I love how they talk about this, But i'd love to see someone anyone do it i mean we got there it's now the 21st century we have twice the technology that we had in 1969 and i mean if say a few nations put aside there differences to pool cash together to achieve this monumental moment for human history then there isn't anything that could stop us. unfortunately the human race is very warlike and Stubborn to put it. and nations have large resentments towards each other, it's like asking the person that bullied you at school to help with homework

      Seriously, do they not teach grammar in schools anymore?

        Natzies every where

          You spelled Nazis wrong, and everywhere is one word. -______-

    Yeah they say in our lifespan but who's lifespan, people in their 30's 20's, our kids. Most likely our kids kids.

    whats the point of building a stonelike solid thats not air tight? you still need the blow up living quarters, so why not just bury which would provide the same protectiont instead of wasting time building blocks?

    also, lunar dust is really fine - working with it in a low weight environment is not going to be the same as the simulated material they are working with under earth gravity - their machine better be either completely enclosed and not allow dust in, or work very well at getting dust out.

      Valid points regarding dust and gravity, but I'm pretty sure they would have thought of them too.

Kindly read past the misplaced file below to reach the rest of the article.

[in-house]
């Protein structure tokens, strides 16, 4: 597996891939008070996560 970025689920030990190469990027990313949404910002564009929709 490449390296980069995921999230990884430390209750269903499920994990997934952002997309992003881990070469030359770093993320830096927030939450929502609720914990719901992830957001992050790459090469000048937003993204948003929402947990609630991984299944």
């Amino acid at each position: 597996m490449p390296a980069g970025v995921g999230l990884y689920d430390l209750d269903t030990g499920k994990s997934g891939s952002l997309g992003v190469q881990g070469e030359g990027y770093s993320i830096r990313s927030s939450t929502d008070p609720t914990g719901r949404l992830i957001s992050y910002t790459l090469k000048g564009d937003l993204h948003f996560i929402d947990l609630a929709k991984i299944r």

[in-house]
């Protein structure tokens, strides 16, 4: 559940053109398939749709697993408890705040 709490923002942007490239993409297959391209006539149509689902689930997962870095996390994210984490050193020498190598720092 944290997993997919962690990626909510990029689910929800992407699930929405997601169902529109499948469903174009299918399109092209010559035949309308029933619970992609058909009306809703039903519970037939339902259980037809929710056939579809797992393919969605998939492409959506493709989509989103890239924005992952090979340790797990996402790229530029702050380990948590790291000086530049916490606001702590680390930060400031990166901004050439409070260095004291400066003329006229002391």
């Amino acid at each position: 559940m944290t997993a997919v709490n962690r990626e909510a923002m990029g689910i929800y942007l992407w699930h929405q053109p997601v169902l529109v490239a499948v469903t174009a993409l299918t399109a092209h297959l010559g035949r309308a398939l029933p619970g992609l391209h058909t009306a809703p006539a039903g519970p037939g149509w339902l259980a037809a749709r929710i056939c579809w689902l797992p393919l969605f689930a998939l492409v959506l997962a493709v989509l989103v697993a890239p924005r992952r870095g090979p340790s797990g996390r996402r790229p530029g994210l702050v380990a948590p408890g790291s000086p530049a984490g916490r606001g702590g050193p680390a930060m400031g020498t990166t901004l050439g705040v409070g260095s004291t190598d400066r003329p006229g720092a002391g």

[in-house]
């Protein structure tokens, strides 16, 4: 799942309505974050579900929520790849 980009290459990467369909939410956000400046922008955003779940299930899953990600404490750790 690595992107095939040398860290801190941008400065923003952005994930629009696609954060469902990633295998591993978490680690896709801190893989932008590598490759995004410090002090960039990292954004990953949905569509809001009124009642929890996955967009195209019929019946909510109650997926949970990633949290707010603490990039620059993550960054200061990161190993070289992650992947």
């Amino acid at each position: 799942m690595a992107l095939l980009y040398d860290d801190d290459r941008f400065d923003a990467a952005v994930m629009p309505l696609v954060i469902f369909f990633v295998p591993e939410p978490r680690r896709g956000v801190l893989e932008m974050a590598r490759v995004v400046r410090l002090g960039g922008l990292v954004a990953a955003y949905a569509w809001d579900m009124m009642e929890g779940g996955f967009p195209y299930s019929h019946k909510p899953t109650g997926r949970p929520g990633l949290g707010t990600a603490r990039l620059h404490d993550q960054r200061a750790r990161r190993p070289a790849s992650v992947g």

As for going underground, I'd guess it's because the machinery required to excavate such a significant area is likely to be much larger and more cumbersome than one of the robotic 3D printers pictured above. Unless we just give the astronauts a shovel each. You want protection from the sun's lethal radiation? Dig, damn you!

        Settler training to assess if potential candidates can dig a hole fast enough to survive their first night? Minecraft!

        3d print a shovel then :)

          3D print some diggers

      Pretty sure point of a simulated material is that it simulates the original... And seeing as how they have the original stored away from the Apollo missions I'm sure they've managed to figure that out.

      What would you dig a hole with? Mining requires heavy machinery, drill rigs and explosives. You could just plow a rocket into the ground but if you needed more than one hole you're going to make a mess. However, if you can convert soft, easily collectible dust and turn it into a building material why would you bother digging?

        how do you simulate low g on earth? the material behaces completely differently - much more fluidic as it floats around

          Umm, the material doesn't behave differently, it behaves the same just on a much smaller scale.. The moon still has gravity, just not much of it!!